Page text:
Sid K. Hasan

Brilliant steps.

In the tech world we moved to an Agile (iterative) paradigm.

  1. Daily stand-up;
  2. Cross functional teams;
  3. No managers – everyone is equal;
  4. Afternoon celebrations;
  5. Faster go-live turnaround.

I think a data-driven approach could help. Imagine if consumer data was presented in step 1 and every person on the sales floor knew what’s hot, what’s not and who may be coming in — in the next five to seven days.

Tech is here to stay – Retail needs to embrace this and equip associates with off/online data-driven tools.

Joanna Rutter
3 years 6 months ago

Couldn’t agree more! Retail’s issue is the insane amount of data (sales! foot traffic! staff schedules! weather!) that are captured in-store and have to be stored, analyzed and distributed to and from those stores. Retail’s pivot to the cloud is slow and clunky, which I’d say is the main reason this isn’t already happening.

Sid K. Hasan

In God we trust; all others must bring data.

CMOs are need to run/operate retail — not FINANCE-minded folks.

Georganne Bender

You will notice that Bob’s list does not include data. Here’s the retail, knee deep in the trenches reality: What data? Very little of the data collected and analyzed at corporate level finds its way onto the sales floor.

Bob Phibbs

More data doesn’t solve everything. Brick and mortar needs to make an emotional connection which takes training — not more tables to sink into a virtual world.

Kai Clarke

Continued repetition of tasks promote hypnotic-like states. Using many of the tips in the article will certainly help avoid boredom, especially cross-training and role playing in the store. Using an early morning huddle to share experiences and set expectations. Keeping associates on their toes and challenging them in different ways are keys to avoiding a hypnotic state.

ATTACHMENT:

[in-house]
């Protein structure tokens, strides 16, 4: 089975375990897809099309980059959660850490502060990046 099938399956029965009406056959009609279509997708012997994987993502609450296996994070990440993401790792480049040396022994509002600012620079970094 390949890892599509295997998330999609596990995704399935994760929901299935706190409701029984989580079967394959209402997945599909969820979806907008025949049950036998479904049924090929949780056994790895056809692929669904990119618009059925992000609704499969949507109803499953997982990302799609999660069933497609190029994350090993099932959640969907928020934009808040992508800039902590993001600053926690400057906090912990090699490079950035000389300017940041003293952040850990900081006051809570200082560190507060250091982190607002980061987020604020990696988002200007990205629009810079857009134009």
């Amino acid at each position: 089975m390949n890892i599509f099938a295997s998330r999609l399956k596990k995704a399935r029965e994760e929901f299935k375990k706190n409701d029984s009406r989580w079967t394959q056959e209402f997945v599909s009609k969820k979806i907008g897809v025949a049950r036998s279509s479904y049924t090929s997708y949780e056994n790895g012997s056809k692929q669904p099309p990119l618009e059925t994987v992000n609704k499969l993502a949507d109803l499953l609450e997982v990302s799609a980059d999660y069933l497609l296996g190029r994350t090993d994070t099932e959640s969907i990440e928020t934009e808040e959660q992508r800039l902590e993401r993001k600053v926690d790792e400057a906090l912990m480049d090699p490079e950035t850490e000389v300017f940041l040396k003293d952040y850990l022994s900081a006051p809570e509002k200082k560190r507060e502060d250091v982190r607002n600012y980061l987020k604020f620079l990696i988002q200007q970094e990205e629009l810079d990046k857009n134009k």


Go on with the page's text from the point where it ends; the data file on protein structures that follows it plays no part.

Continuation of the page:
Neil Saunders

Giving people a sense of ownership and responsibility often helps prevent boredom.

I used to work at the U.K.’s John Lewis Partnership which is, essentially, an employee-owned cooperative. Because staff owned the business they took a great interest in things that were beyond the immediate scope of their role. Staff magazines, meetings and information sessions underlined this by keeping everyone informed about all aspects of the business. Everyone understood how their own job fitted into the wider whole. It made work much more satisfying!

Jasmine Glasheen

You hit the nail on the head, Neil. Associates need to be included in greater business conversations, treated like equals, and to be able to see how their work fits into the bigger picture to remain invested in the customer-facing aspect of their jobs. When associates are treated as an unpleasant side effect of running a brick and mortar, they will inevitably pass that ambivalence along to the customer.

Cynthia Holcomb

Retail selling floors are a funny place. It seems everyone is there for a different reason working for hourly pay and with few or no benefits. “Fresh” comes from the top. Associates in a hypnotic state reflect all the levels of store leadership that touch the floor. Store managers must not come off as drill sergeants. Given human nature, the retail selling floor can be rampant with hierarchy, posturing and a few hourly workers just doing their time. Delivery of a cure (or cures) must be perceived by associates as management’s genuine high regard for them, inspiring the associate from within to elevate him/herself. The flip side is fodder for negative feelings/conversations towards management.